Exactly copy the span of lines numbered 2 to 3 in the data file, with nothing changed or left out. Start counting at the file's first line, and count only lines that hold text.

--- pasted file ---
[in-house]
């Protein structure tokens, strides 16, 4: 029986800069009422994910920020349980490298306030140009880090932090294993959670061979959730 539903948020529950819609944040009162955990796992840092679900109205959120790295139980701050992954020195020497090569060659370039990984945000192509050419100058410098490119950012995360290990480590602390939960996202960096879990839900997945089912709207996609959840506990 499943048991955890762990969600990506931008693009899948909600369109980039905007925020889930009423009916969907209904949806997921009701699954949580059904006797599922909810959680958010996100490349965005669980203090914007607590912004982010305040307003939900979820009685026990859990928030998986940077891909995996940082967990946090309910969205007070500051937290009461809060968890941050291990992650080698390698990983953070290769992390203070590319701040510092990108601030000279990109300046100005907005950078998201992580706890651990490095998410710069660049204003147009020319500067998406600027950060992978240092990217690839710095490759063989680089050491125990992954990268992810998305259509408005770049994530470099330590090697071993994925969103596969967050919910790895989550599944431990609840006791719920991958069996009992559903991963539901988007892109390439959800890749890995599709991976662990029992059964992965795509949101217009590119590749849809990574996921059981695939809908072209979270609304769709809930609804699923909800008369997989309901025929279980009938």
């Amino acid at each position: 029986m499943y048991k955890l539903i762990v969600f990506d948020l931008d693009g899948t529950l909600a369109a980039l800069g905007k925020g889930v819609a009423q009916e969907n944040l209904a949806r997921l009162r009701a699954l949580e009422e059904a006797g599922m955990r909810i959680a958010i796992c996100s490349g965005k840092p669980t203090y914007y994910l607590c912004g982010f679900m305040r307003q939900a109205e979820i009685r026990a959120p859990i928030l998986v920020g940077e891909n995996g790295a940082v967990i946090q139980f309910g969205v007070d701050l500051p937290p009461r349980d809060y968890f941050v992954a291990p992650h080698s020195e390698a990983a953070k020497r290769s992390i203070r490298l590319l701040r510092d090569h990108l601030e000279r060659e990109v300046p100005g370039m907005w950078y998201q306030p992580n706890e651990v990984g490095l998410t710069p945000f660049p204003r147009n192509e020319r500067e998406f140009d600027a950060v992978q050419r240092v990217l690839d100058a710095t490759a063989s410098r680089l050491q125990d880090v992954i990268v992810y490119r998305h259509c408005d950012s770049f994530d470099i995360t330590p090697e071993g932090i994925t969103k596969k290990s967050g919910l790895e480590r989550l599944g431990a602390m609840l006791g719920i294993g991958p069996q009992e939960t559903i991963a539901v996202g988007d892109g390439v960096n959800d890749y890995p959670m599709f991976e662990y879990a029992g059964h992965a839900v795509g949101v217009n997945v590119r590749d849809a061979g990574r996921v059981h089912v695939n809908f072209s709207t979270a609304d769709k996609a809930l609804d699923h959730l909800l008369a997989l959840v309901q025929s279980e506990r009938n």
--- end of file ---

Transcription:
């Protein structure tokens, strides 16, 4: 029986800069009422994910920020349980490298306030140009880090932090294993959670061979959730 539903948020529950819609944040009162955990796992840092679900109205959120790295139980701050992954020195020497090569060659370039990984945000192509050419100058410098490119950012995360290990480590602390939960996202960096879990839900997945089912709207996609959840506990 499943048991955890762990969600990506931008693009899948909600369109980039905007925020889930009423009916969907209904949806997921009701699954949580059904006797599922909810959680958010996100490349965005669980203090914007607590912004982010305040307003939900979820009685026990859990928030998986940077891909995996940082967990946090309910969205007070500051937290009461809060968890941050291990992650080698390698990983953070290769992390203070590319701040510092990108601030000279990109300046100005907005950078998201992580706890651990490095998410710069660049204003147009020319500067998406600027950060992978240092990217690839710095490759063989680089050491125990992954990268992810998305259509408005770049994530470099330590090697071993994925969103596969967050919910790895989550599944431990609840006791719920991958069996009992559903991963539901988007892109390439959800890749890995599709991976662990029992059964992965795509949101217009590119590749849809990574996921059981695939809908072209979270609304769709809930609804699923909800008369997989309901025929279980009938």
């Amino acid at each position: 029986m499943y048991k955890l539903i762990v969600f990506d948020l931008d693009g899948t529950l909600a369109a980039l800069g905007k925020g889930v819609a009423q009916e969907n944040l209904a949806r997921l009162r009701a699954l949580e009422e059904a006797g599922m955990r909810i959680a958010i796992c996100s490349g965005k840092p669980t203090y914007y994910l607590c912004g982010f679900m305040r307003q939900a109205e979820i009685r026990a959120p859990i928030l998986v920020g940077e891909n995996g790295a940082v967990i946090q139980f309910g969205v007070d701050l500051p937290p009461r349980d809060y968890f941050v992954a291990p992650h080698s020195e390698a990983a953070k020497r290769s992390i203070r490298l590319l701040r510092d090569h990108l601030e000279r060659e990109v300046p100005g370039m907005w950078y998201q306030p992580n706890e651990v990984g490095l998410t710069p945000f660049p204003r147009n192509e020319r500067e998406f140009d600027a950060v992978q050419r240092v990217l690839d100058a710095t490759a063989s410098r680089l050491q125990d880090v992954i990268v992810y490119r998305h259509c408005d950012s770049f994530d470099i995360t330590p090697e071993g932090i994925t969103k596969k290990s967050g919910l790895e480590r989550l599944g431990a602390m609840l006791g719920i294993g991958p069996q009992e939960t559903i991963a539901v996202g988007d892109g390439v960096n959800d890749y890995p959670m599709f991976e662990y879990a029992g059964h992965a839900v795509g949101v217009n997945v590119r590749d849809a061979g990574r996921v059981h089912v695939n809908f072209s709207t979270a609304d769709k996609a809930l609804d699923h959730l909800l008369a997989l959840v309901q025929s279980e506990r009938n």